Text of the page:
The County Council is planning to change the way it offers Day Opportunities and is calling for people who need adult social care support, their families and carers to have their say on its proposed new Strategy.
Day services are currently offered to 1500 people, mainly in day service buildings. These include older people, people with physical disabilities, learning disabilities, dementia, autism and mental health needs.
The pandemic has resulted in some different approaches being offered, including the use of digital technology, small scale local community responses and more personalised support such as use of Personal Assistants or Shared Lives carers. These have been welcomed by some people who have benefitted from the new-found flexibility, friendships and support.
A draft Day Opportunities Strategy has been developed following a period of engagement with people who currently use the services, their families and carers, where people told us that they wanted to do more things in the community, meet friends and do things in the evenings and at weekends.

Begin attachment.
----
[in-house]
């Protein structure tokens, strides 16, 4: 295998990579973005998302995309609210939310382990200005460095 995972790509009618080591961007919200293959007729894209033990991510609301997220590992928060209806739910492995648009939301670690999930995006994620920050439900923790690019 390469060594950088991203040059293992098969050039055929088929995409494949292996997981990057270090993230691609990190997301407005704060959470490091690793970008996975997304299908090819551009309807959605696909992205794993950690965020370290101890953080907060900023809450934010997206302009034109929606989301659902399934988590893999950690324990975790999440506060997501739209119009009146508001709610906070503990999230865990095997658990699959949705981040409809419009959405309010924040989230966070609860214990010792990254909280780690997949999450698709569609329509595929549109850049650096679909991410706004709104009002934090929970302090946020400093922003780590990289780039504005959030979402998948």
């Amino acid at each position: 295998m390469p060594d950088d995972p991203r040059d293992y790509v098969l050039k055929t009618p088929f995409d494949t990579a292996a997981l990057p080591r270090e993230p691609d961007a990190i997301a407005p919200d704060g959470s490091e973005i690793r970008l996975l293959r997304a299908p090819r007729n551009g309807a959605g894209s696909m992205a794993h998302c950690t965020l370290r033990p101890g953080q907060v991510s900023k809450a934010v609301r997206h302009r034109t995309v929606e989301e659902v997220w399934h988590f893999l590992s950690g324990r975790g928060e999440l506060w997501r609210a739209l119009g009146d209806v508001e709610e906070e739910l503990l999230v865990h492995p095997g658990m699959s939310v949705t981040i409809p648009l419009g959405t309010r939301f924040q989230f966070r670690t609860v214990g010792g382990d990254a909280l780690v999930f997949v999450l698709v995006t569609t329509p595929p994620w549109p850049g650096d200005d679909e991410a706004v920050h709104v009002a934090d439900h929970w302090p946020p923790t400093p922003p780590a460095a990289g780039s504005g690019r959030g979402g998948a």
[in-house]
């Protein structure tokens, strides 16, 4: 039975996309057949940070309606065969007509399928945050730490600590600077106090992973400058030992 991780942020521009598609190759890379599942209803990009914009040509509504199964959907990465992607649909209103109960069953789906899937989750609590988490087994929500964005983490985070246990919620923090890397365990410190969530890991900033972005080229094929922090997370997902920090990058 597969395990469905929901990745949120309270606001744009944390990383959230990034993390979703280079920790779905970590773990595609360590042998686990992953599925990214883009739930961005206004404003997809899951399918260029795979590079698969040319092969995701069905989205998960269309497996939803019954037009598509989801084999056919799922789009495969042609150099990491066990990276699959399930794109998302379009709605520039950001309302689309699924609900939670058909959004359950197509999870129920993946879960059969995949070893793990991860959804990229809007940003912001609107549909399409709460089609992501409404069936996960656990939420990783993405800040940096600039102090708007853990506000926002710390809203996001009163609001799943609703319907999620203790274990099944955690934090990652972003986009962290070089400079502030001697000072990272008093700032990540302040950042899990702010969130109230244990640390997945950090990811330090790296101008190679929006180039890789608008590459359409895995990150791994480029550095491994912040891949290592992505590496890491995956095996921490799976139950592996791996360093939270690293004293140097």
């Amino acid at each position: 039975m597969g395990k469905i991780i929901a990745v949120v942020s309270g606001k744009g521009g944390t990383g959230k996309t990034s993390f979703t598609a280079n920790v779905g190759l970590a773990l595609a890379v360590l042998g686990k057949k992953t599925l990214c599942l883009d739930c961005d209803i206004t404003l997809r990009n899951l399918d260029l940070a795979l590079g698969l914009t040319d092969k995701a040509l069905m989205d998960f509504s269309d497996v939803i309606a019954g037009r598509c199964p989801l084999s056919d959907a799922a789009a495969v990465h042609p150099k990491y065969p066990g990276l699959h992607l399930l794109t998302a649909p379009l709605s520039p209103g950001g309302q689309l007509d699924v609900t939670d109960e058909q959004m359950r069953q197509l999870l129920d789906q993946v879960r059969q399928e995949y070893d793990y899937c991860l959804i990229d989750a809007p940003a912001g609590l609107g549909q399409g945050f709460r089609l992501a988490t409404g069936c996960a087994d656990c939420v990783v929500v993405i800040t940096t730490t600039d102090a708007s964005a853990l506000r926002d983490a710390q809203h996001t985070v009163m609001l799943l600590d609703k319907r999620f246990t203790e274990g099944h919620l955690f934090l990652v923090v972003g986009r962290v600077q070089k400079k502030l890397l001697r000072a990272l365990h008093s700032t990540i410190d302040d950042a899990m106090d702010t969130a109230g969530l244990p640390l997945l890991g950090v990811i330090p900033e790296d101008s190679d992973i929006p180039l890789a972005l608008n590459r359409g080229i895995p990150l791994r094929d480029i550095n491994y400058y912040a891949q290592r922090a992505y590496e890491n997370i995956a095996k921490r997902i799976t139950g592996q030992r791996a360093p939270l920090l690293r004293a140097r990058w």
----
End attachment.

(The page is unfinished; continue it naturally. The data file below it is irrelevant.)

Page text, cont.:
The strategy sets out a vision where mainstream leisure and employment support is accessible to people, either by giving them the skills and confidence to use services independently, or by being supported by a Personal Assistant or Shared Lives carer. Shared Lives is similar to foster care but for adults and paid carers support people to live as independently as possible in the community.
The strategy proposes four levels of support, but the ambition will always be to focus on a person’s individual strengths and helping them to be as independent as possible.
Those people requiring more specialist or higher levels of support may continue to need building-based services in order to meet their needs most effectively but the aspiration will remain that everyone should be able to access their communities if they choose to.
Councillor Boyd Elliott, Chairman of Adult Social Care and Public Health Committee, said: “People have told us they want to access more services in places like cafes and pubs. Carers have also said it’s important to them that services are available outside of traditional 9 – 5 weekly hours. Our draft strategy sets out how we plan to offer more opportunities for people in the community and support people to be as independent as possible.
“We recognise that some people with higher levels of need will still require the specialist support offered by our day services, but we also want to offer more diverse opportunities for people to learn new skills and hobbies in their local communities. I encourage anyone who uses our services, or may use them in the future, to give their views as part of our consultation process.”
People can find out more and give their views on the draft Day Opportunities Strategy.